Recycling is the process of turning used waste and materials into new products. This prevents potentially useful materials from being wasted as well as reducing energy use and pollution.
Recycling is part of the waste disposal hierarchy - Reduce, Reuse, Recycle.
A wide variety of different materials can be recycled, including paper, plastic, glass, metal, textiles and electronic equipment.
The idea of recycling isn’t something new, historical evidence shows that humans have been recycling various materials for thousands of years.
There are different methods of waste collection. These include drop off centers (where waste materials are dropped off at a specified location), buy back centers (where certain materials are exchanged for money), and curbside collection (where recycling vehicles are used to pick up waste material intended for recycling along residential streets).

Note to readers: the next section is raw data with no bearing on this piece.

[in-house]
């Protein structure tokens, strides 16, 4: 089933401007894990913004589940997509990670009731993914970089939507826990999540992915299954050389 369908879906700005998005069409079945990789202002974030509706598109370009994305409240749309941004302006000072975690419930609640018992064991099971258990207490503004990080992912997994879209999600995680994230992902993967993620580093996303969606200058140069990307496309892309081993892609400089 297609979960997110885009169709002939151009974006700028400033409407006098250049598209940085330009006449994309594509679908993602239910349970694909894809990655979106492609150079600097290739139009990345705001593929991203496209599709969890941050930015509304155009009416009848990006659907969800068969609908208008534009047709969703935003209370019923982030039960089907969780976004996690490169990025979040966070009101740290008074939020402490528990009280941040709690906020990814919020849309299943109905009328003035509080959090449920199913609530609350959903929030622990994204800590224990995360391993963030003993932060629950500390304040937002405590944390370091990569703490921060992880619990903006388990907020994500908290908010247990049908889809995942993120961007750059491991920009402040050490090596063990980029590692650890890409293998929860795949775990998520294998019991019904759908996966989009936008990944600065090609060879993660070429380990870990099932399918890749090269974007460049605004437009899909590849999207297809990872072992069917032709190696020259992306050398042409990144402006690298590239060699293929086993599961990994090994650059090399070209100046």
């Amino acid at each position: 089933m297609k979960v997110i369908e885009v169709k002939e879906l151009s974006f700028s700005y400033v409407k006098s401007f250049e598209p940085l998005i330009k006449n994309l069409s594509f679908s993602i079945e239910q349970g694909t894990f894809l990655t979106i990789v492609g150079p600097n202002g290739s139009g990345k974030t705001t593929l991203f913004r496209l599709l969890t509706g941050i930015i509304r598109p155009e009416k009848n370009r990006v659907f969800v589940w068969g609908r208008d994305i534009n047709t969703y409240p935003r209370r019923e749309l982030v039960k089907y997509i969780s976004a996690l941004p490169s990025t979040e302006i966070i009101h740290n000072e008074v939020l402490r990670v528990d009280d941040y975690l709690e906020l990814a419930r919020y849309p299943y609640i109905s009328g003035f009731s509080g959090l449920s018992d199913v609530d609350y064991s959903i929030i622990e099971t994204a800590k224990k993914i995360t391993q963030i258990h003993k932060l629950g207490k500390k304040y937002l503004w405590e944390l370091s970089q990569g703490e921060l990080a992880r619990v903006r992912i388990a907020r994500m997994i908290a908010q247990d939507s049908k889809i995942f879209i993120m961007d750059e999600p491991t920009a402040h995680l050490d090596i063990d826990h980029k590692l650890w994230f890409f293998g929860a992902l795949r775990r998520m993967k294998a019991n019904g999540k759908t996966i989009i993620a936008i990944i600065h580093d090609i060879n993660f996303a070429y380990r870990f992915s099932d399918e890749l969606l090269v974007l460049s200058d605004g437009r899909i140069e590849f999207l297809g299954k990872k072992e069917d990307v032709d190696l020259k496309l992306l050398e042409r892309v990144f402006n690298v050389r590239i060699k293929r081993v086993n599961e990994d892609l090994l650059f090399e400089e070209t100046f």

Powerful magnets are used to sort through different types of metals.
Recycled paper can be made from three different types of paper; mill broke (paper scrap and trimmings), pre-consumer waste (paper that was discarded before consumer use), and post-consumer waste (paper discarded after consumer use, such as old newspapers).
Recycling plastic can be more difficult than other materials and plastics are not typically recycled into the same type of plastic.
Different types of plastics are labeled by numbers (plastic identification code), for example polyethylene (PET) is number 1 and polyvinyl chloride (PVC) is number 3.
Recycling old aluminum uses only 5% of the energy used to make new aluminum.
Aluminum can be recycled from cans, bicycles, computers, cookware, wires, cars, planes and other sources.
Glass recycling is often separated into colors because glass keeps its color after recycling.
For every ton of recycled glass turned into new products, 315 kilograms of extra carbon dioxide that would have been released during the creation of new glass are saved.